In the present era most of Moat Cailin's former towers have fallen into ruin and have not been permanently manned for centuries. However, the three remaining towers are more than capable of defending the passage to the south, provided that they are fully manned.[1]


See also: Images of Moat Cailin

The remaining three towers command the causeway from all sides and enemies must pass between them. Attackers would have to face constant fire from the other towers should they attempt to attack any one tower, wading through chest deep water and crossing a moat.[6]

The three remaining towers of Moat Cailin are as follows:

  • Gatehouse Tower is the only tower which still stands straight, even retaining some of the walls around it.[6]
  • Drunkard's Tower is so named due to its great lean. It stands where the south and west walls once met.[6]

Recent Events

Theon Greyjoy rides to Moat Cailin - by Marc Simonetti ©

A Game of Thrones

On the march south, Robb Stark takes the Gatehouse Tower as his seat, Greatjon Umber takes the Children's Tower for his and Rickard Karstark, the Drunkard's Tower.[6]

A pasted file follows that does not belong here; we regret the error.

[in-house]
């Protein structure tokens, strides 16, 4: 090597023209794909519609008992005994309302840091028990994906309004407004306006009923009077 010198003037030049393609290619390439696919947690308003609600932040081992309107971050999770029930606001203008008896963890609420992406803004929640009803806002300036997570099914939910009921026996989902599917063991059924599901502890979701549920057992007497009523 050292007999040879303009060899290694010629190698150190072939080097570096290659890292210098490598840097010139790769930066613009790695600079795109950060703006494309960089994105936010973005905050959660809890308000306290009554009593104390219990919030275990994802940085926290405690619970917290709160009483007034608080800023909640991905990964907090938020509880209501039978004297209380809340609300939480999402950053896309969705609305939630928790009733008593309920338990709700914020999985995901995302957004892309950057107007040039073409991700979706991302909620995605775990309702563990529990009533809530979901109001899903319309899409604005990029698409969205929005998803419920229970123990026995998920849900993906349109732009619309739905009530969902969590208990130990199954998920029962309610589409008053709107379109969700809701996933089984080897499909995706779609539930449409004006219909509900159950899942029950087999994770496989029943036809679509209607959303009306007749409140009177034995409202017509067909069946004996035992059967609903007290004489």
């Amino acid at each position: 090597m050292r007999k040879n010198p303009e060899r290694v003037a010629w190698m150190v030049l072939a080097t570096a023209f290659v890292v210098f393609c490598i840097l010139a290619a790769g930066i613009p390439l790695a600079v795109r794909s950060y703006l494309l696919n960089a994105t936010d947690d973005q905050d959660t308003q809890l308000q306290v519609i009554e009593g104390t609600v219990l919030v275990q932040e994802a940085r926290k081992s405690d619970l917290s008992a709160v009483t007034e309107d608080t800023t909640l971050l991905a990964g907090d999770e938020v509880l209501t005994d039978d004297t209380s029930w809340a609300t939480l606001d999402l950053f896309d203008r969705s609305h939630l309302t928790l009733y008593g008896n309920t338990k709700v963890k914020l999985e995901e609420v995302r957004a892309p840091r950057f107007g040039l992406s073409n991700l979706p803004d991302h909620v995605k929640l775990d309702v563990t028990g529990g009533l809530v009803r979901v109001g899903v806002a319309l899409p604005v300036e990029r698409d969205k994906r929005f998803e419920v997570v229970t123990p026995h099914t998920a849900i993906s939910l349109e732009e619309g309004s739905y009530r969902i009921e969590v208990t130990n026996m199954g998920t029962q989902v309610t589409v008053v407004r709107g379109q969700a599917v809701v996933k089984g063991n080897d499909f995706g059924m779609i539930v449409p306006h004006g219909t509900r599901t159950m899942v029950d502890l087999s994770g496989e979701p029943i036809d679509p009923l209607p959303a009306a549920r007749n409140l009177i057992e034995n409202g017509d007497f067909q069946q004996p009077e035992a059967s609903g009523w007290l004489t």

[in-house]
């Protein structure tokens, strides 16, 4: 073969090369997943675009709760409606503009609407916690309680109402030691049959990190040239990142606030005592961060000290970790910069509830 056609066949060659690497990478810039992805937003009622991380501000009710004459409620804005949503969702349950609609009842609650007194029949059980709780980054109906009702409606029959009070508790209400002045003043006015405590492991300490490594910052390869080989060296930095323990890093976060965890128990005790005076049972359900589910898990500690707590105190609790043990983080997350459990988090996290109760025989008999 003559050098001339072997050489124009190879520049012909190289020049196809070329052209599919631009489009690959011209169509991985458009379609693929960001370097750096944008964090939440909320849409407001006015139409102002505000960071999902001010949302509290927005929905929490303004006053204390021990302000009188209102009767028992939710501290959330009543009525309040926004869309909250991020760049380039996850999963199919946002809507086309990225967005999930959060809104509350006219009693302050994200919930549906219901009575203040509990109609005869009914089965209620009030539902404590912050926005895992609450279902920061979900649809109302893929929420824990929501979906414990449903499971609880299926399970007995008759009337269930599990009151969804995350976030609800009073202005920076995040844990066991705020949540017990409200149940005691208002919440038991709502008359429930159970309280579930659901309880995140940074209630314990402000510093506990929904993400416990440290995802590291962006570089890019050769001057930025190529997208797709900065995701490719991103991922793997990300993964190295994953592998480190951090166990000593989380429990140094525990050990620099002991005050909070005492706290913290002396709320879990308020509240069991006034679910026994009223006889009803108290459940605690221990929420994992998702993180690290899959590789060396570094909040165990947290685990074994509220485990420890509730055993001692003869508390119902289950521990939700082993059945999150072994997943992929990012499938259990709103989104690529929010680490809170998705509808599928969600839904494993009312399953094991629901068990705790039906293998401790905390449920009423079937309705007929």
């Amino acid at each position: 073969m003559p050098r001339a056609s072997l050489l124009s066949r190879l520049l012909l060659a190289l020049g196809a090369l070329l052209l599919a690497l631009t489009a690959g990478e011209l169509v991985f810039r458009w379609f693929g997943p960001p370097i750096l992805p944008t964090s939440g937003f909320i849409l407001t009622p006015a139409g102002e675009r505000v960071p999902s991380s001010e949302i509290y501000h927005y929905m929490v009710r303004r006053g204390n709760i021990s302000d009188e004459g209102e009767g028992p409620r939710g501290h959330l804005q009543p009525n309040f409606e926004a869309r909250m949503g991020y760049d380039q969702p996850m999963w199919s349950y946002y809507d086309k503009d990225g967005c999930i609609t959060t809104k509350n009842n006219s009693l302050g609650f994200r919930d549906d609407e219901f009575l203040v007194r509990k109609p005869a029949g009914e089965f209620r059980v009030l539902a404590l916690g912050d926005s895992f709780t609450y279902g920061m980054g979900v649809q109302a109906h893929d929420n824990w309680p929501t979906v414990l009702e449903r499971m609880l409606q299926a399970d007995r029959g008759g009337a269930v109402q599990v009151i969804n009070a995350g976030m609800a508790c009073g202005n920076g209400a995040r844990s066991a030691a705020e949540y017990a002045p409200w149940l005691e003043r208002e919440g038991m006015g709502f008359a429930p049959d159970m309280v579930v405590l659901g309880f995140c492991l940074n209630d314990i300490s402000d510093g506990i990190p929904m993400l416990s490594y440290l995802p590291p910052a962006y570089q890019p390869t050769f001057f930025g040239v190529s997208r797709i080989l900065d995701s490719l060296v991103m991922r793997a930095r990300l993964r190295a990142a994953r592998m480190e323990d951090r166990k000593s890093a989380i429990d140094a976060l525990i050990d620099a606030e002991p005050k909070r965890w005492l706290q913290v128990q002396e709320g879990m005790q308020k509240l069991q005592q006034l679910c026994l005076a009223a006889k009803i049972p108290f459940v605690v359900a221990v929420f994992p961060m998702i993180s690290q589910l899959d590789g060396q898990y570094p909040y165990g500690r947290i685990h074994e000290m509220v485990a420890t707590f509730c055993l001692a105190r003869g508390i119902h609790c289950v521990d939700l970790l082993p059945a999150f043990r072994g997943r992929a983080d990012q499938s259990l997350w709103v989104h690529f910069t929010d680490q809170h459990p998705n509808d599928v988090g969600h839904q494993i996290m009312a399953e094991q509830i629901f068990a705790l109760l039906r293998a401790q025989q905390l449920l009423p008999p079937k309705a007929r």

A Clash of Kings

Victarion Greyjoy is sent by his brother Balon Greyjoy to take Moat Cailin by sailing up the Saltspear and the Fever River.[7] The fortress was only designed to resist attack from the south, and thus its northern flank is relatively exposed to attack by even a small force. This weakness is exploited by the ironborn in the Battle of Moat Cailin during the War of the Five Kings.

Believing that the Neck is the key to the kingdom Balon reasons on Pyke,

Once we hold Moat Cailin, the pup will not be able to win back to the north ... and if he is fool enough to try, his enemies will seal the south end of the causeway behind him, and Robb the boy will find himself caught like a rat in a bottle.[8]

After Theon Greyjoy captures Winterfell and declares himself the Prince of Winterfell, Maester Luwin councils Theon that Moat Cailin sits on the edge of the bogs. Lord Howland Reed can make Victarion's occupation a visit to hell if he chooses, but so long as Theon hold his heirs, Jojen and Meera, he must stay his hand.[9]

A Storm of Swords

At Oldstones, upon receiving the news of Balon's death from the captain of the Myraham, Robb Stark immediately makes plans to march on Moat Cailin. He realises that Victarion will have been compelled to return to Pyke. Robb states to his bannermen,

Moat Cailin is the key. Lord Balon knew that, which is why he sent his brother Victarion there with the hard heart of the Greyjoy strength. [10]

A Feast for Crows